Tracy Brandenburg is a university professor and long-time friend of OpenIDEO who's taught our challenges in her innovation courses in the past. This time around, she and her co-instructor Sirietta Simoncini introduced our Creative Confidence Challenge to a class of MBAs at Cornell University. Here's what they shared with us – or, in their own words, "how we came to embrace the mullet."
My co-instructor and I just completed an innovation workshop organized by the Leadership Programs office at the Samuel Curtis Johnson Graduate School of Management at Cornell University, where we led MBA students through the current OpenIDEO Creative Confidence Challenge. I suspect that we might have first been drawn to the challenge for personal reasons. When IDEO founder David Kelley gave a 2012 TED talk and shared the story of a little boy who was told that the art he was making was terrible, well… it hit a nerve with us. Haven’t we all at sometime had something taken away from us? Like when we discovered that we aren’t going to be a professional ballerina, or that maybe we aren’t cut out for a career in geology because, well, there always seems to be someone who lets us know that we just aren’t good enough. But really we chose to offer the Creative Confidence Challenge because each semester in our Innovation class, as well as in workshops, we are constantly approached by students who feel compelled to come to us and say, “I’m just not creative.” And sometimes they continue to remind us of this throughout the semester with the hope, we suspect, that maybe we’ll take their “lack of creativity” into consideration at grading time.
While the current OpenIDEO challenge asks us to look at what we can do for young people, we took a few liberties and decided to ask what could be done to help graduate students gain creative confidence. They are, after all, young; and since we have them for a few years before we send them out into the world, we used this opportunity to brainstorm on ideas for helping to instill within them the courage associated with taking creative risks.
We started by sending out teams of MBA students to interview the campus population on the topic of creative confidence using the Interview Toolkit that OpenIDEO provides. Students came back with both inspirational and heartbreaking stories. One that sticks in our memory is from an undergraduate interviewee who said that she painted every day but then kept those paintings in a closet so that no one would discover her secret passion.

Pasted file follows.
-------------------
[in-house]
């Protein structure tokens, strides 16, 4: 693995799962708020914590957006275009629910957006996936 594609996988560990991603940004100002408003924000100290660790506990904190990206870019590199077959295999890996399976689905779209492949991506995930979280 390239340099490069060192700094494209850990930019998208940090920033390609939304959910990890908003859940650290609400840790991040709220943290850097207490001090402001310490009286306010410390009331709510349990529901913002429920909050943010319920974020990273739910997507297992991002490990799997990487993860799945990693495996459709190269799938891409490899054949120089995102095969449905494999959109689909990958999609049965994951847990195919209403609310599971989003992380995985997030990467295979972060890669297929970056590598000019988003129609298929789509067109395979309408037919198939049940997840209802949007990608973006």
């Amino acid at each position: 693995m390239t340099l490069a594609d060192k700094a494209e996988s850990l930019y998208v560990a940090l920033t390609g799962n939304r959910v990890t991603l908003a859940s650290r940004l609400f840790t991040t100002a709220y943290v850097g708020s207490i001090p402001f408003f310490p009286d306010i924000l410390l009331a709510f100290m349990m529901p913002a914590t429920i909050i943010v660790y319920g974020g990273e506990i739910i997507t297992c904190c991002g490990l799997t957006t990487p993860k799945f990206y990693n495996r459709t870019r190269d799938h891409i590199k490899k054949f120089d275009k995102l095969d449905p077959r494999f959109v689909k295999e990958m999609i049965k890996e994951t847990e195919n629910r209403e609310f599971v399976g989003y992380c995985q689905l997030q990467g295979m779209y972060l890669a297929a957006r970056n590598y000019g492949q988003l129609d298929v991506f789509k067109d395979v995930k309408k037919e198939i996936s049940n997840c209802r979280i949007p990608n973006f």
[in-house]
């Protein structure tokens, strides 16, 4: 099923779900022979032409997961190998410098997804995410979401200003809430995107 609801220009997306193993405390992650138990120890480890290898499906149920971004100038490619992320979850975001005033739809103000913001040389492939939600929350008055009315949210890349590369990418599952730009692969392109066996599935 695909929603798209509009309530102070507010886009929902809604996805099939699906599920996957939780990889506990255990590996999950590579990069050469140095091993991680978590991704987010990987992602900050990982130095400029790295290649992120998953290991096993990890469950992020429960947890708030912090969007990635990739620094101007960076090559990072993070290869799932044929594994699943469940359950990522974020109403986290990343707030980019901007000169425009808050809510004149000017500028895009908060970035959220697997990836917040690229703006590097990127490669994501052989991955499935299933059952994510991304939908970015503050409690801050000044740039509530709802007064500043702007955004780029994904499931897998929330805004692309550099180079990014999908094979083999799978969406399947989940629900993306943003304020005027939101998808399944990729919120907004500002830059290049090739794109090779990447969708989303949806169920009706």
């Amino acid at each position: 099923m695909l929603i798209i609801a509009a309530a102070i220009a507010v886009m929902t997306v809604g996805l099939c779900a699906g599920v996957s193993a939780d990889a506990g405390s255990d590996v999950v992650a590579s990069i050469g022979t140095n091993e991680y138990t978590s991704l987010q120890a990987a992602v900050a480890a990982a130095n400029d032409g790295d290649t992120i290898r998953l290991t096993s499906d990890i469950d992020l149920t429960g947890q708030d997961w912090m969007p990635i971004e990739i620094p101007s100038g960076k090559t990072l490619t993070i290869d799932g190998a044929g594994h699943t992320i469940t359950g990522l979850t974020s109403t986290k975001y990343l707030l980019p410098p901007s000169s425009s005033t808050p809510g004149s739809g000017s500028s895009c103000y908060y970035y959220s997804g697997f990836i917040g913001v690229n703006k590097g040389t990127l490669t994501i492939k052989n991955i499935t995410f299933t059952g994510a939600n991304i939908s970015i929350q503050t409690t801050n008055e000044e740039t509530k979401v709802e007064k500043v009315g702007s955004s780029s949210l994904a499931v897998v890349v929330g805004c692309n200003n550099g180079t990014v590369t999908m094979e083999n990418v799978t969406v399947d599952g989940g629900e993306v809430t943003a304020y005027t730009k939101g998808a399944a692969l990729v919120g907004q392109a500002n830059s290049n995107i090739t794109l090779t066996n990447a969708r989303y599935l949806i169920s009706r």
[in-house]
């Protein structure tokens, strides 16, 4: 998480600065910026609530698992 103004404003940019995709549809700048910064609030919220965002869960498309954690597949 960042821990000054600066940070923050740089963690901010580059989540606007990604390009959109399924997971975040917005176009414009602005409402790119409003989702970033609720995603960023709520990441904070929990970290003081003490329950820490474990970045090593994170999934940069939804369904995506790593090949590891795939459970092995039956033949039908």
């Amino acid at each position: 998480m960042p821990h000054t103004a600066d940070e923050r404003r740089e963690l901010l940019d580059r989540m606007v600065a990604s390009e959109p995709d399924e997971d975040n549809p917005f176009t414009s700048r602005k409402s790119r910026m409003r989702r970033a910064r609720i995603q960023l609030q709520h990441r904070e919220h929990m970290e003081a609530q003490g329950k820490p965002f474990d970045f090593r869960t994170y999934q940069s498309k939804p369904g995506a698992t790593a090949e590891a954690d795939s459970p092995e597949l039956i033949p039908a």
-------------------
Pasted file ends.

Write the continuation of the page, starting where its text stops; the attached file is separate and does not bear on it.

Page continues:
Before brainstorming solutions, we asked students to think about how they might redesign a college that was not only committed to making sure students graduated with an academic degree, but also with the confidence to take creative action. We asked, “What would that look like?” Our students developed concepts that taught us – the professors – much about what elements could be added to college life that would instill courage. Here are just a few of the amazing ideas that were prototyped, performed, and tested to passersby right in the middle of campus:
A LOVE Business Incubator
This start-up space does so much more than simply help you with your business idea. It nourishes the soul! A student symbolically threw hearts at participants as they entered this prototyped “incubator” and inside they were greeted with a caring staff that treated them with respect, positivity, and lots of love. And of course there were professionals on hand to mentor, but they did this with a “yes and…” approach. In other words, this is a safe space for creativity.
The Worst Business-Pitch Class
In this class people were asked to develop the absolute worst business idea that they could think of, and then pitch it to their peers. The demo consisted of a student presenting her “terrible” idea to turn the plethora of unread business cases into useful rolls of toilet paper. The “professor” in the skit promptly gave her a grade of a F-, but then quickly turned around that grade as he reminded her that in this class, that is the equivalent of an A+. A similar concept was developed by another team, which went so far to conceive a “successful failure award” (see picture of the “art major” student proudly showing her certificate).
This idea was so exciting to the team and to their professors that I don’t wish to give too much away as it will be posted to the Ideas phase later; suffice it to say, the mullet – a crazy 80s hairstyle – serves as both metaphor and joke as students in this class learn about the concept of “business in the front, party in the back.” They will learn how to represent themselves professionally in such a way that both sides of their personality will be revealed.
So how did we – the class professors – become the students? Because our “teachers” gave some insightful lessons that we hadn’t considered as educators. For example, one notion is to consider not just celebrating failure, but insisting on it! When asked to fail, something magical happens – students design without fear. Another element is the importance of humor. For whatever reason, mullets are just plain funny. And sometimes funny is just what it takes to help you stick your neck out in an often judgmental and scary world. And last but not least, we were reminded that love, kindness, and respect can be powerful motivators in instilling creative confidence.
A final prediction: the mullet just might make a comeback. At least in our class!
We hope that you and your students have as much fun as we did with this awesome challenge!
Tracy Brandenburg and Sirietta Simoncini
Systems Engineering, Cornell University